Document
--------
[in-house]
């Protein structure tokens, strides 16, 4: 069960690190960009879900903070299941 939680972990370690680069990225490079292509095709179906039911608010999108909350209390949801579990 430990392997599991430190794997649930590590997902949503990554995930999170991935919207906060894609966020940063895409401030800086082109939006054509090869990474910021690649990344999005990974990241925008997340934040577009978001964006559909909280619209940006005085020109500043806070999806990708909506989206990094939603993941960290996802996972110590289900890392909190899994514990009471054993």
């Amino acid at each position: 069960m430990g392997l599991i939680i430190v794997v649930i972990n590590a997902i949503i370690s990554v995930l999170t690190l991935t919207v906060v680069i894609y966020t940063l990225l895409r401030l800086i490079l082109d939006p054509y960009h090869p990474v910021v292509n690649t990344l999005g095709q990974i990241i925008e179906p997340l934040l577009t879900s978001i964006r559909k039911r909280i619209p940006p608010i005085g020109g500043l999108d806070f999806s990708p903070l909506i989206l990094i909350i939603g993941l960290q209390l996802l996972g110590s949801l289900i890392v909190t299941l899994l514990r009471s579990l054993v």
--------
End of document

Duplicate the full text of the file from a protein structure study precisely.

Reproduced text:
[in-house]
């Protein structure tokens, strides 16, 4: 069960690190960009879900903070299941 939680972990370690680069990225490079292509095709179906039911608010999108909350209390949801579990 430990392997599991430190794997649930590590997902949503990554995930999170991935919207906060894609966020940063895409401030800086082109939006054509090869990474910021690649990344999005990974990241925008997340934040577009978001964006559909909280619209940006005085020109500043806070999806990708909506989206990094939603993941960290996802996972110590289900890392909190899994514990009471054993």
């Amino acid at each position: 069960m430990g392997l599991i939680i430190v794997v649930i972990n590590a997902i949503i370690s990554v995930l999170t690190l991935t919207v906060v680069i894609y966020t940063l990225l895409r401030l800086i490079l082109d939006p054509y960009h090869p990474v910021v292509n690649t990344l999005g095709q990974i990241i925008e179906p997340l934040l577009t879900s978001i964006r559909k039911r909280i619209p940006p608010i005085g020109g500043l999108d806070f999806s990708p903070l909506i989206l990094i909350i939603g993941l960290q209390l996802l996972g110590s949801l289900i890392v909190t299941l899994l514990r009471s579990l054993v």